Is mouthwash beneficial or damaging to your oral health? This article on Everydayhealth.com says go ahead and use mouthwash! What do you think? Do you use mouthwash frequently?
To Mouthwash or Not to Mouthwash?
By Kristen Stewart | Medically reviewed by Pat F. Bass III MD, MPH
Mouthwash makers say the benefits of oral rinse go beyond just kissable breath — but some people worry that alcohol-containing rinses come with a number of health risks. Here’s what you should know.
Ahhh — who doesn’t love that minty kick that comes from a swig of mouthwash?
And your oral rinse could be doing more than just giving your breath a makeover, according to many mouthwash makers — it could be chockfull of health benefits, too.
Just check out the label on your mouthwash container, and you may find that it’s a plaque zapper, a teeth whitener, perhaps even a gum-disease fighter.
But are the claims true? Is mouthwash really good for your mouth? Turns out, the answer is yes and no.
4 Important Mouthwash Pros
- Cut down on cavities. “It is absolutely true that rinsing with a fluoride rinse can help reduce cavities,” says Nicholas Toscano, DDS, a diplomate of the American Board of Periodontology, co-editor-in-chief of the Journal of Implant and Advanced Clinical Dentistry. “There are countless studies on the benefits of fluoride in reducing demineralization and cavitations of the teeth.”
- Fight gum disease. With periodontal disease (such as gingivitis), gums and tooth sockets can get inflamed or infected because of plaque from bacteria and food that lingers on teeth. An antibacterial mouthwash, like one with alcohol or chlorhexidine, may help prevent periodontal disease.
- Soothe canker sores. “Mouthwash can ease a canker sore by detoxing the area — reducing the amount of bacteria that can irritate the site,” says Dr. Toscano. In many cases, a simple saltwater rinse will do.
- Safeguard your pregnancy. Periodontal disease is actually a risk factor for giving birth to preterm, low-weight babies — the bacteria from a gum infection can get into a pregnant woman’s bloodstream and increase inflammatory markers, which in turn can stimulate contractions. And a recent study published in the American Journal of Obstetrics and Gynecology (which received funding from Proctor and Gamble) found that moms-to-be who used mouthwash throughout their pregnancy were less likely to go into early labor.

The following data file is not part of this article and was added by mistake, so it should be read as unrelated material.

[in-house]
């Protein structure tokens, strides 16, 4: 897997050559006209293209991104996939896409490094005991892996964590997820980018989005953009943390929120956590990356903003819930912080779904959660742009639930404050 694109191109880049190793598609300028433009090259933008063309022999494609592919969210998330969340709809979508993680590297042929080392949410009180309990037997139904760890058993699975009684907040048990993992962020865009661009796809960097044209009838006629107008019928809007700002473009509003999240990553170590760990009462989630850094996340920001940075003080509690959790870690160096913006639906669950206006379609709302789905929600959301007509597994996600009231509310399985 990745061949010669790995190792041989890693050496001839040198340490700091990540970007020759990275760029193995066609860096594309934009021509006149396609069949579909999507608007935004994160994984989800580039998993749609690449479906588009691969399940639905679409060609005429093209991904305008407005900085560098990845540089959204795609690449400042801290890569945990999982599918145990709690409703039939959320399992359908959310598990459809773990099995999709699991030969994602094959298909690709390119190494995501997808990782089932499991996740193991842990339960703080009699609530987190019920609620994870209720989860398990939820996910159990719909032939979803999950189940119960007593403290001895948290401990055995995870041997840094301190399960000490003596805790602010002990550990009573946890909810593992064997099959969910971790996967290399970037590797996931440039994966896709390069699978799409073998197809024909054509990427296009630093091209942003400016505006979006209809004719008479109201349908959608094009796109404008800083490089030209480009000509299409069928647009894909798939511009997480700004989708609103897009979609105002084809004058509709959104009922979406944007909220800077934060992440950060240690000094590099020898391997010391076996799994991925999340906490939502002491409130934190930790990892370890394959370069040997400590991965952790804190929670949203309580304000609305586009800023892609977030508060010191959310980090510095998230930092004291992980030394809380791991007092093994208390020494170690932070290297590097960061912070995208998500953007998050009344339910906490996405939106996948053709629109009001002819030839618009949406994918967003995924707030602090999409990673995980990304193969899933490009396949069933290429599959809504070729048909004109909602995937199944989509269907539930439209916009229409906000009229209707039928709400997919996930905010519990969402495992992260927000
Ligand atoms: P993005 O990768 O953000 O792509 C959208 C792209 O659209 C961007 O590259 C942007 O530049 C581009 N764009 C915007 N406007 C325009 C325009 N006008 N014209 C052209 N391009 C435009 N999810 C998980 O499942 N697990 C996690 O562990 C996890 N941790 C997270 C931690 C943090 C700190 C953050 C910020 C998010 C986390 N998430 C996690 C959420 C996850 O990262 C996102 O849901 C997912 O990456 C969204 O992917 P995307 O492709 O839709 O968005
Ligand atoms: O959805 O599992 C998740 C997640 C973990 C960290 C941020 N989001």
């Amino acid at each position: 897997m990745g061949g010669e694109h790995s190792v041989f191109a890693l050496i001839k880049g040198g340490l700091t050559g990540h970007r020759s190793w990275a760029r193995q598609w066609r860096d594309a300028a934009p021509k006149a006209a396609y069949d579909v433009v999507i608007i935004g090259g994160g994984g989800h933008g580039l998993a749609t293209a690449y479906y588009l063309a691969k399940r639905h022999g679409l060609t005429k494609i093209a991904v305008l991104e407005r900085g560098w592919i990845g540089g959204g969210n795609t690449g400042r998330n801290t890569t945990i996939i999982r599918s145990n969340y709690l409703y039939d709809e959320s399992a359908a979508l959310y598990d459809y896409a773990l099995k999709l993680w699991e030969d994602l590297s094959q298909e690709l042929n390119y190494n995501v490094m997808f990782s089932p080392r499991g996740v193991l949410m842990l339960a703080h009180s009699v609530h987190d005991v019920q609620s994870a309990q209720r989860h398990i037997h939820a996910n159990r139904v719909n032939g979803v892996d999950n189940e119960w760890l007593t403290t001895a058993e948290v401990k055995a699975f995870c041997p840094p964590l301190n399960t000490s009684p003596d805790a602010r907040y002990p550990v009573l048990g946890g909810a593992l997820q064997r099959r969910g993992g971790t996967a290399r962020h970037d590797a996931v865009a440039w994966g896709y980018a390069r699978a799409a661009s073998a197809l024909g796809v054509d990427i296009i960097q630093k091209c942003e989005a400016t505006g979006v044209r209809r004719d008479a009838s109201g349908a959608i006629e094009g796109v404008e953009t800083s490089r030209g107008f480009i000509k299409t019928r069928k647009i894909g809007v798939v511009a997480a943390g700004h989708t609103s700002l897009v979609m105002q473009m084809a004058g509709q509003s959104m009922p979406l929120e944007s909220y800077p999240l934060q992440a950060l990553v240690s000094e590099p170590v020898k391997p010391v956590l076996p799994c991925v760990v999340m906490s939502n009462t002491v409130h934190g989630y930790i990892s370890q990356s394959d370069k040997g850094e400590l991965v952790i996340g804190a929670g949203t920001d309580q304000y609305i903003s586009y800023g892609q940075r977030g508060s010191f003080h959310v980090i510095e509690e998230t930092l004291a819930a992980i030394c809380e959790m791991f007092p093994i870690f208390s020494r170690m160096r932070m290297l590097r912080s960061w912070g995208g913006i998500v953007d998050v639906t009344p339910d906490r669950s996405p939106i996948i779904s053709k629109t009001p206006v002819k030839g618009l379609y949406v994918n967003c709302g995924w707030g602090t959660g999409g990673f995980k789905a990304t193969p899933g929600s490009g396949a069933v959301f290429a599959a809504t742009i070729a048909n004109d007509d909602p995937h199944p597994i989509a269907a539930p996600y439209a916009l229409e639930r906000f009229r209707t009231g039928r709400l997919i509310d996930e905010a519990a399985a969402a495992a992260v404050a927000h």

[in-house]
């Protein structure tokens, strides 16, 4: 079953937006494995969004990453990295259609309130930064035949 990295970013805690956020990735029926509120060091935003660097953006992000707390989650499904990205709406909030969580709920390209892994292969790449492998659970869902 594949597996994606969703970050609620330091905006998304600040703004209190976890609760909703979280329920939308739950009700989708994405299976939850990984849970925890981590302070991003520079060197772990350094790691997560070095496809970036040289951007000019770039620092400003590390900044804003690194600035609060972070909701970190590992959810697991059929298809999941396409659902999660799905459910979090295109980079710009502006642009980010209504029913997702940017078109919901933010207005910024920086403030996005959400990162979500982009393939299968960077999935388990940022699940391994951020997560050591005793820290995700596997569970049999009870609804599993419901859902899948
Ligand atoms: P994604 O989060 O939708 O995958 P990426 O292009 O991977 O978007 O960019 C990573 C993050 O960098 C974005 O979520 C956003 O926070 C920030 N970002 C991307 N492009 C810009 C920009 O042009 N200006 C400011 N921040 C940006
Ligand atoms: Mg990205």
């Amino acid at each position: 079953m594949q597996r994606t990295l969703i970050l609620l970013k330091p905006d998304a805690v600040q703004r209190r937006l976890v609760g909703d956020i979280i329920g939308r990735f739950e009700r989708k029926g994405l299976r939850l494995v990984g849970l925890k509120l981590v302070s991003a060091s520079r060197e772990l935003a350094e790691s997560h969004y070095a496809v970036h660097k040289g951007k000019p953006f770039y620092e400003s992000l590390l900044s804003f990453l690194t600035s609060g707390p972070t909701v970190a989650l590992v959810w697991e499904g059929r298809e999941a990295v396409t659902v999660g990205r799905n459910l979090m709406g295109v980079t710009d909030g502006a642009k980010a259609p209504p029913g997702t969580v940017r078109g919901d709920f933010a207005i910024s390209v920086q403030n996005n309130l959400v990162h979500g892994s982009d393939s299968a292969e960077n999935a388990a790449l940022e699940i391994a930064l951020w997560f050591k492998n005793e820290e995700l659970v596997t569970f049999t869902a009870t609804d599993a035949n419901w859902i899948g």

Mouthwash clearly offers certain benefits — but it’s important to know that not all mouth rinses are the same. Saltwater rinses can be made at home with warm water and salt, whereas store-bought types contain a variety of ingredients ranging from fluoride (Act) to alcohol (Listerine) to chlorhexidine (Peridex).
3 Mouthwash Cons You Should Know
Mouthwash is by no means a cure-all. In fact, mouthwash gets bad marks because it:
- Irritates canker sores. If the alcohol content of your mouth rinse is too high, it may actually end up irritating the canker sore more than helping it.
- Masks bad breath. “Mouthwash can lead to fresher breath, but it may be short-lived,” says Toscano. “If a patient has poor oral hygiene and doesn’t brush effectively, there is no amount of mouthwash that can mask the effects of poor health. Just using mouthwash would be equivalent to not bathing and using cologne to mask the smell.”
- Has been linked to oral cancer. The debate over whether alcohol-containing mouthwashes are linked to oral cancer continues — it’s an issue that has been discussed since the 1970s with no definitive answers. One stumbling block has been the way the studies have been designed, according to the American Dental Association (ADA). As of now, the ADA has put its Seal of Acceptance on some mouth rinses containing alcohol after it extensively reviewed their effectiveness and safety.
Toscano says to keep this in mind: “Using a rinse is very different than drinking alcohol, and usually there is a synergistic effect with smoking. The ADA only puts its seal of approval on proven research and would not put people in harm’s way by having them use a product that would have such negative side effects.”
The Bottom Line on Your Oral Rinse
“Mouthwashes should not be used as a substitute for toothbrushing,” says John Ictech-Cassis, DDS, DMD, a clinical professor at Boston University’s School of Dental Medicine. Even when they can be helpful in lessening the risk of periodontal disease and cavities, they should always be used in conjunction with good hygiene habits.
Ultimately, what is right for your best friend may not be the best choice for you, so consider your personal situation. For people with periodontal disease, Toscano recommends Listerine because it reduces the bacteria that causes the disease. For those who are cavity-prone, he tends to recommend a high-fluoride rinse like Act. And he always emphasizes the importance of good dental hygiene.